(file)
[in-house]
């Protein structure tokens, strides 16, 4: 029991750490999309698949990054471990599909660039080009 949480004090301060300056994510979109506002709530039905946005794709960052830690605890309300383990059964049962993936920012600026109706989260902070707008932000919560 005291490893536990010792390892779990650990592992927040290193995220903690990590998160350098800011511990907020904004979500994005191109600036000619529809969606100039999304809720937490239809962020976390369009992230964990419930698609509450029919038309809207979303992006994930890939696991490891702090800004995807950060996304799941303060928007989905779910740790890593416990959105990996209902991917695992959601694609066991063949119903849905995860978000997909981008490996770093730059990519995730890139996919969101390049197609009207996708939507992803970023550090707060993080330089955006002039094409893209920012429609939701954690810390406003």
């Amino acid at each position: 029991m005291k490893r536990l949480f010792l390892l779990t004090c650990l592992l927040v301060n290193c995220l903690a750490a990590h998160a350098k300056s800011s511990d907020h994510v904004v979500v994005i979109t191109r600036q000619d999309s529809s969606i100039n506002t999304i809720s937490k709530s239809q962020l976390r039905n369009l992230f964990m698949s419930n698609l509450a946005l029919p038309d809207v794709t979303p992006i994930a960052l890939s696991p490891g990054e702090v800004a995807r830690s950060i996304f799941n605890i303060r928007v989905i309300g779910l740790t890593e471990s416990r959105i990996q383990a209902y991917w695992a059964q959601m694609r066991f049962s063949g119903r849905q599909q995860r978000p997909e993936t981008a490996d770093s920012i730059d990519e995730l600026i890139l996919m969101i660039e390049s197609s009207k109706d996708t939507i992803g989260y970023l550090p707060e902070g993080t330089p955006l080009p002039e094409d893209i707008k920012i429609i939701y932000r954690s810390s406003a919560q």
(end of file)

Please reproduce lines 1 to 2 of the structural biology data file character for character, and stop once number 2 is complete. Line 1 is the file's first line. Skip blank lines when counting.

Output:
[in-house]
């Protein structure tokens, strides 16, 4: 029991750490999309698949990054471990599909660039080009 949480004090301060300056994510979109506002709530039905946005794709960052830690605890309300383990059964049962993936920012600026109706989260902070707008932000919560 005291490893536990010792390892779990650990592992927040290193995220903690990590998160350098800011511990907020904004979500994005191109600036000619529809969606100039999304809720937490239809962020976390369009992230964990419930698609509450029919038309809207979303992006994930890939696991490891702090800004995807950060996304799941303060928007989905779910740790890593416990959105990996209902991917695992959601694609066991063949119903849905995860978000997909981008490996770093730059990519995730890139996919969101390049197609009207996708939507992803970023550090707060993080330089955006002039094409893209920012429609939701954690810390406003």